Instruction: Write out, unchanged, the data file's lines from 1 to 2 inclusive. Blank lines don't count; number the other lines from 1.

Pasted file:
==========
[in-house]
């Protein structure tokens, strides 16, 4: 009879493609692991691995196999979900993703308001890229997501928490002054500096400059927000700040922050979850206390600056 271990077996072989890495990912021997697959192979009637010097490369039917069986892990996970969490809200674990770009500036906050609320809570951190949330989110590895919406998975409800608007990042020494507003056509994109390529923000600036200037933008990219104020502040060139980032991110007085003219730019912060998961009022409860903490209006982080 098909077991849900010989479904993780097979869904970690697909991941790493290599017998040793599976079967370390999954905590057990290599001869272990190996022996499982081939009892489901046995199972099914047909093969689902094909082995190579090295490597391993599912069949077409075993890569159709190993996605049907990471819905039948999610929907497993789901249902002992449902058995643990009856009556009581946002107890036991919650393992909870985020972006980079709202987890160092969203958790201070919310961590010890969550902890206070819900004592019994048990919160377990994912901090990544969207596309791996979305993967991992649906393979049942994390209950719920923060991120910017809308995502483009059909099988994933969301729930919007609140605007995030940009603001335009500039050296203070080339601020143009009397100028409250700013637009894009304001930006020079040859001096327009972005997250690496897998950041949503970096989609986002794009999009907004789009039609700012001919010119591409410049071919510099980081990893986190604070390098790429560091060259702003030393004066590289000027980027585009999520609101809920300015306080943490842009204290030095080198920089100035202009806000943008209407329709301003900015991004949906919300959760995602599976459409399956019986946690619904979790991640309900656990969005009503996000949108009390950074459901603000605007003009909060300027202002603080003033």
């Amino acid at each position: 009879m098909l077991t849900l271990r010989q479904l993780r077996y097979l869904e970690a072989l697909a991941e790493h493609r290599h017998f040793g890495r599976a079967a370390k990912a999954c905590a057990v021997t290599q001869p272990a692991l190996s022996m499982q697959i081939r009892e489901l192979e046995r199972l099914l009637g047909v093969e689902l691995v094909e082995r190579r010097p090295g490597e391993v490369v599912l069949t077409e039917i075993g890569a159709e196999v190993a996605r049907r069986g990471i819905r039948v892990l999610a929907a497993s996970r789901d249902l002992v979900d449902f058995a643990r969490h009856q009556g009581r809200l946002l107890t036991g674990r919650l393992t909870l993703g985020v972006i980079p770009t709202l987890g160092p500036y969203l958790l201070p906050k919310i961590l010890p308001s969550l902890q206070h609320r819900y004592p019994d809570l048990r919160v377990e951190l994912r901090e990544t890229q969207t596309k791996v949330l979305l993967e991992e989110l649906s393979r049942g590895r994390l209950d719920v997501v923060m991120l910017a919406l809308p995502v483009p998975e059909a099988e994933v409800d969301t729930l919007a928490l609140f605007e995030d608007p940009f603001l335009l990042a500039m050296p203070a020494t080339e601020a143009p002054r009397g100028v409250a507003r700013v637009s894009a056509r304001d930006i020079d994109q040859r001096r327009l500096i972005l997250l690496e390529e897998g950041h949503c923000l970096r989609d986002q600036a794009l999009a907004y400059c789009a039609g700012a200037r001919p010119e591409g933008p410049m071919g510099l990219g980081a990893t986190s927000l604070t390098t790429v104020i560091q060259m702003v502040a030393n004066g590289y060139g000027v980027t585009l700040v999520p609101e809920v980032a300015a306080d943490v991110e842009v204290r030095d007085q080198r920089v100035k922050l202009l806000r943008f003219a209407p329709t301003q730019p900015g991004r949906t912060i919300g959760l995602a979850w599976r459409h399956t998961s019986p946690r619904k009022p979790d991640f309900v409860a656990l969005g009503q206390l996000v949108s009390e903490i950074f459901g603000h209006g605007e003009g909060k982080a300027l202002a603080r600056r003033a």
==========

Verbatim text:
[in-house]
């Protein structure tokens, strides 16, 4: 009879493609692991691995196999979900993703308001890229997501928490002054500096400059927000700040922050979850206390600056 271990077996072989890495990912021997697959192979009637010097490369039917069986892990996970969490809200674990770009500036906050609320809570951190949330989110590895919406998975409800608007990042020494507003056509994109390529923000600036200037933008990219104020502040060139980032991110007085003219730019912060998961009022409860903490209006982080 098909077991849900010989479904993780097979869904970690697909991941790493290599017998040793599976079967370390999954905590057990290599001869272990190996022996499982081939009892489901046995199972099914047909093969689902094909082995190579090295490597391993599912069949077409075993890569159709190993996605049907990471819905039948999610929907497993789901249902002992449902058995643990009856009556009581946002107890036991919650393992909870985020972006980079709202987890160092969203958790201070919310961590010890969550902890206070819900004592019994048990919160377990994912901090990544969207596309791996979305993967991992649906393979049942994390209950719920923060991120910017809308995502483009059909099988994933969301729930919007609140605007995030940009603001335009500039050296203070080339601020143009009397100028409250700013637009894009304001930006020079040859001096327009972005997250690496897998950041949503970096989609986002794009999009907004789009039609700012001919010119591409410049071919510099980081990893986190604070390098790429560091060259702003030393004066590289000027980027585009999520609101809920300015306080943490842009204290030095080198920089100035202009806000943008209407329709301003900015991004949906919300959760995602599976459409399956019986946690619904979790991640309900656990969005009503996000949108009390950074459901603000605007003009909060300027202002603080003033």